The eastern country, half desert, is of course Sumradine. The western ones are Chauntyle (northern main continent) and Lorthera. The island continents are a new addition: the western island is Saboro, and the northern group of islands is the southern end of Ildaunt, both of which are being colonized by explorers from Chauntyle.

What I am thinking right now is that this map needs some labeling and a nice map key up in that empty northeast area.

 Resources used so far:
Rob Conley’s “How to Make a Fantasy Sandbox”
The Welsh Piper’s Hex Map Templates
Samuel Stoddard’s Fantasy Name Generator
Serendipity Random Generators
Hexographer Hexmapping Software

And I can’t mention maps without a shout out to the Cartographers’ Guild, without whose accumulated map-making wisdom, I would doubtlessly be quite lost.


6 responses

  1. Seeing that hex grid made me want to play Wesnoth really badly again.

    One thing I personally prefer to do for making names is to take an existing place or word and corrupt it slightly. Which is kind of what Averald sounds like to me; a corruption of Emerald. I find names like these are particularly easy to remember compared to completely random words, as there’s at least something to link it to. I’m also a fan of cramming a portmanteau of sorts in there. Or just use a somewhat obscure English word and call it a day.

    I wish I could say something a little more helpful, but I guess it’s good to see that you’re still doing something. I didn’t really realize Dungeon Mastering (or whatever you’d like to call it) took quite so much time and effort. I’d probably just be like ‘bam, here’s a floor of doom, now go get yourself killed.’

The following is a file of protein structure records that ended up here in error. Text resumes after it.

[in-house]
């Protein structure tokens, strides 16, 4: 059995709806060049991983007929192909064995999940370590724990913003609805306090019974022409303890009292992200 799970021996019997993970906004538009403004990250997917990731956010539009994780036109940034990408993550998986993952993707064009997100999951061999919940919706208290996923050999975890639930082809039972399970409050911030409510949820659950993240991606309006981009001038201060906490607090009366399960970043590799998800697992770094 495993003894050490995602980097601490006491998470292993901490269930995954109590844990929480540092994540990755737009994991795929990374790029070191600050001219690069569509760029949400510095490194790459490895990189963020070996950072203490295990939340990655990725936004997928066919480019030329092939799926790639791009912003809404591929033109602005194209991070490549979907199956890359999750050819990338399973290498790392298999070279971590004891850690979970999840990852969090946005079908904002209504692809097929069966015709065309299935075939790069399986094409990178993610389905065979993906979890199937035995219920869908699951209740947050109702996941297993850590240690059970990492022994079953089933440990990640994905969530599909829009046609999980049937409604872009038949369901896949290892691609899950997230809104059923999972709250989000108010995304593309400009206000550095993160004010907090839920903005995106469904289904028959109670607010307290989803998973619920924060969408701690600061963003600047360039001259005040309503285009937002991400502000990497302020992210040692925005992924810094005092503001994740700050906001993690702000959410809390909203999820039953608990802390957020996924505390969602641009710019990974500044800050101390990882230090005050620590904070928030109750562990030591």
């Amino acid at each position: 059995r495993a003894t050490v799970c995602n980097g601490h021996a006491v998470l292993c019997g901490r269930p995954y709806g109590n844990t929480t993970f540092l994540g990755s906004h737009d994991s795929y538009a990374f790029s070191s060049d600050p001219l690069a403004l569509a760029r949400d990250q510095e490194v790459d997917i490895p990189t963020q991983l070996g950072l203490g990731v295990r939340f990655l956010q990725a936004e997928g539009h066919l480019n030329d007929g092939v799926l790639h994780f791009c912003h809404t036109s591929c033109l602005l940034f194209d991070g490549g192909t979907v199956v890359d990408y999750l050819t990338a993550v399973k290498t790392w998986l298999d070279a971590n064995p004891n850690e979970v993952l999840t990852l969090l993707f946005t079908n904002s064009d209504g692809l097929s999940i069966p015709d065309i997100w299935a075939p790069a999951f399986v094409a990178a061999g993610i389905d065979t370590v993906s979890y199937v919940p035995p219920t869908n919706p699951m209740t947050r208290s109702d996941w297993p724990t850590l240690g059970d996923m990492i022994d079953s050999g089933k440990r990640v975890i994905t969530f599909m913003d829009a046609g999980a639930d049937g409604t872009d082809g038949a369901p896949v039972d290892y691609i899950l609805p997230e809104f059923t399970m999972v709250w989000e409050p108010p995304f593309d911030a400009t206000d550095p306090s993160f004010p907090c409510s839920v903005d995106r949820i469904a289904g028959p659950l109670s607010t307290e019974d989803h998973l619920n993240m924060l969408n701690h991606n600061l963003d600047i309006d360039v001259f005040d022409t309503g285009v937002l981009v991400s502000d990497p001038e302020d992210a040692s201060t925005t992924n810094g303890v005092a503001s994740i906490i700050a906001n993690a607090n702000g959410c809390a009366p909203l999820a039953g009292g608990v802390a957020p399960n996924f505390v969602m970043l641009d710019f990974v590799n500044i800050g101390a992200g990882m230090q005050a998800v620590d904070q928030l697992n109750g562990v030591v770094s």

October 1, 2011 at 12:23 am

    • Oh man, I could totally remake my hex maps in Wesnoth. …No, I don’t know what purpose that would serve. Other than to look cool.

      Yeah, I’m slowly starting to try to get away from the completely random words for place names. They work for names of countries and big things, but for towns and such, descriptive names work much better. Now that you mention it, That might have been why I liked the name “Averald” in the first place — because it sounded like a word already. I guess names can work like that to suggest an idea to people who read it?

      Well, it depends entirely on what you’re running. If you’re running a short dungeon crawl in D&D, DMing isn’t quite as much of a hassle. Making a big sandbox campaign setting is like writing an RPG without knowing what the main character is going to do, heh. I really like coming up with big settings and doing worldbuilding and all that, though. 😀